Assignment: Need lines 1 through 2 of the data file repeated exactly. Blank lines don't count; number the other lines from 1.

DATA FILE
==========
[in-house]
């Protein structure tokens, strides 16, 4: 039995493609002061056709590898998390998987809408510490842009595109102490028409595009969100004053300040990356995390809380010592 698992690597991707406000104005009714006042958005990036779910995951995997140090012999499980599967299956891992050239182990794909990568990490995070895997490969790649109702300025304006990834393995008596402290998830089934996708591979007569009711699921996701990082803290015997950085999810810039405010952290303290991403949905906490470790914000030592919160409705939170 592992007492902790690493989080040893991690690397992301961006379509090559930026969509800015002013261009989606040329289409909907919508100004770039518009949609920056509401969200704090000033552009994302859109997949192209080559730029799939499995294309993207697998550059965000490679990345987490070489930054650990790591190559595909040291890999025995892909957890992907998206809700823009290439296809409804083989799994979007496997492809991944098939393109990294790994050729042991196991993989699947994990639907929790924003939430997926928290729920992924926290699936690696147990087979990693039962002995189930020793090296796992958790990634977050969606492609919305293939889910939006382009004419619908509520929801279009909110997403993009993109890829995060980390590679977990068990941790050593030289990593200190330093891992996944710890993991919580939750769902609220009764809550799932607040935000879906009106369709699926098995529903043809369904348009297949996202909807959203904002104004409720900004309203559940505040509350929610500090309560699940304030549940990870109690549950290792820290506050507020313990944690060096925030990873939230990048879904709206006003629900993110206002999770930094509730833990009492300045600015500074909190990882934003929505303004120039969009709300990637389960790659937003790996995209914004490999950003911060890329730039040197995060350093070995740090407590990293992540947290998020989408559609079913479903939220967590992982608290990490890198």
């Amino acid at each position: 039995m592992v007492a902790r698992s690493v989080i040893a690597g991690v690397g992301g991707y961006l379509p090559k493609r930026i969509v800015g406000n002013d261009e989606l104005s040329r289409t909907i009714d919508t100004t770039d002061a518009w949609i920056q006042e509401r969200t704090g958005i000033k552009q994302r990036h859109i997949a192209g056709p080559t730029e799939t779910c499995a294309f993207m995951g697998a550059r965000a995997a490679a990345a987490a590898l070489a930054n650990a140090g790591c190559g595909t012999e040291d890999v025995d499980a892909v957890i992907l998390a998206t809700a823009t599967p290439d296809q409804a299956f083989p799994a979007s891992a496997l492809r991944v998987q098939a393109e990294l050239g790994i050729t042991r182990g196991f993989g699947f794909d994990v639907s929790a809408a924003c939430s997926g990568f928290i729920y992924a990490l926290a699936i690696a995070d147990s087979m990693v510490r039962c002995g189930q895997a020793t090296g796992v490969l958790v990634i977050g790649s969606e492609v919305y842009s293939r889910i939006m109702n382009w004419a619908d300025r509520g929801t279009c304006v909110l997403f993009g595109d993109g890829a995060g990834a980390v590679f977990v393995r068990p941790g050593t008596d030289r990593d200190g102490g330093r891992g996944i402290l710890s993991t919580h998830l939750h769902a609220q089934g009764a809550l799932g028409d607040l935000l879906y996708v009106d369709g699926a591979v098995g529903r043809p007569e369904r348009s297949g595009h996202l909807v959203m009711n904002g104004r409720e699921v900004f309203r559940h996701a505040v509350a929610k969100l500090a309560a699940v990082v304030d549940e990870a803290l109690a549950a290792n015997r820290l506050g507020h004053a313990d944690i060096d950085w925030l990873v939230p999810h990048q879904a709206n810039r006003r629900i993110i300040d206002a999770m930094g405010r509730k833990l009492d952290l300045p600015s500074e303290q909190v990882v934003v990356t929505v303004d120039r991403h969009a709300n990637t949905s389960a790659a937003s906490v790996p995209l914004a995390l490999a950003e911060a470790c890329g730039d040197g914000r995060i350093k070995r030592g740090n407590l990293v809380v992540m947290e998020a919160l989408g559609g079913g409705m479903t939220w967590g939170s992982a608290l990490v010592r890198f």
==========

[in-house]
């Protein structure tokens, strides 16, 4: 039995493609002061056709590898998390998987809408510490842009595109102490028409595009969100004053300040990356995390809380010592 698992690597991707406000104005009714006042958005990036779910995951995997140090012999499980599967299956891992050239182990794909990568990490995070895997490969790649109702300025304006990834393995008596402290998830089934996708591979007569009711699921996701990082803290015997950085999810810039405010952290303290991403949905906490470790914000030592919160409705939170 592992007492902790690493989080040893991690690397992301961006379509090559930026969509800015002013261009989606040329289409909907919508100004770039518009949609920056509401969200704090000033552009994302859109997949192209080559730029799939499995294309993207697998550059965000490679990345987490070489930054650990790591190559595909040291890999025995892909957890992907998206809700823009290439296809409804083989799994979007496997492809991944098939393109990294790994050729042991196991993989699947994990639907929790924003939430997926928290729920992924926290699936690696147990087979990693039962002995189930020793090296796992958790990634977050969606492609919305293939889910939006382009004419619908509520929801279009909110997403993009993109890829995060980390590679977990068990941790050593030289990593200190330093891992996944710890993991919580939750769902609220009764809550799932607040935000879906009106369709699926098995529903043809369904348009297949996202909807959203904002104004409720900004309203559940505040509350929610500090309560699940304030549940990870109690549950290792820290506050507020313990944690060096925030990873939230990048879904709206006003629900993110206002999770930094509730833990009492300045600015500074909190990882934003929505303004120039969009709300990637389960790659937003790996995209914004490999950003911060890329730039040197995060350093070995740090407590990293992540947290998020989408559609079913479903939220967590992982608290990490890198």